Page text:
By masses I mean the group of students neither in leadership nor newly involved. Out of convenience I like to think of them as one group. However, there are clearly defined groups within the large group. Here are a few of the subgroups:
- Emerging Leaders: those who either due to year in school or maturity are not leaders, but will be one within a year.
- Laborers: students committed to our movement but do not qualify for leadership due to personal preference, time commitment issues.
- Fake Fruit/Seat-takers: Those who attend out of immaturity and lack a perspective. Like fake fruit, they only look like they belong, but in reality are not part of the whole.
- Detractors: Those who attend primarily to detract and cause division amongst the movement.
These distinctions have a redemptive focus as it refines the way we think, plan, and lead. Especially when planning events that can have multiple outcomes. For example, an evangelism training time--which group are we planning in light of? If it's emerging leaders then the content can push and challenge students more than if it was for the seat-takers, who need high encouragement and vision in order to get the most out of a training time.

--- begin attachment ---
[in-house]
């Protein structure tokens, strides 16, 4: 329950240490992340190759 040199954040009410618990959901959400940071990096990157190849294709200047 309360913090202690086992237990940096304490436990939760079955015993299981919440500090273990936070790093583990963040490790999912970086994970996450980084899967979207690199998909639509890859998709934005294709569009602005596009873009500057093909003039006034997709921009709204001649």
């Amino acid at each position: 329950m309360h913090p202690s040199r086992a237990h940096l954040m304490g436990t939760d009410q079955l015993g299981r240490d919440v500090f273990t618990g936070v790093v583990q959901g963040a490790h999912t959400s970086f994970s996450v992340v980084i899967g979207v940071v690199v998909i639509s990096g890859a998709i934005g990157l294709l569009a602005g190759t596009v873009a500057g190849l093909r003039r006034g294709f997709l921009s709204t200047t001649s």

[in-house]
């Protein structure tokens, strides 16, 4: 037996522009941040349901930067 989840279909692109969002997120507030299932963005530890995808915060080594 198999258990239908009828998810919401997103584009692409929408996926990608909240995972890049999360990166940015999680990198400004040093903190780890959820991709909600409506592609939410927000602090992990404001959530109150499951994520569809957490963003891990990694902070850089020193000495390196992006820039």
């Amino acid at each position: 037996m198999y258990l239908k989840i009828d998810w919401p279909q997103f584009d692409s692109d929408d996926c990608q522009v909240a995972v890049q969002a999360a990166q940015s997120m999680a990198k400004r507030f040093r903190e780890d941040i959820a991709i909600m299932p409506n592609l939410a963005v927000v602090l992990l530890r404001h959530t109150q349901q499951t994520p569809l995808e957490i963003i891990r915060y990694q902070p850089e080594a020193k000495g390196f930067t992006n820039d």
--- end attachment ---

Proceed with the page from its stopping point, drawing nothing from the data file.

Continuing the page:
This helped me tremendously as a leader of the whole because it gave me a new sense of freedom to design events and experiences that are more specific and focused on the specific area of change I'm trusting the Lord to see. This year, our leaders and emerging leaders are healthy and aligned to the vision for evangelism and have the skills to match their vision, so we have focused most on the laborers.
As a result, we broke our training time into two groups, one that targeted our emerging leaders and one that targeted our laborers. Both groups had more freedom to go after the things specific to their group, and concerened themselves less about making it general and appealing to a variety of groups.
Oi Polloi means 'the many' in Greek. It could also mean a few subgroups of the whole.
Photo courtesy of artcphoto.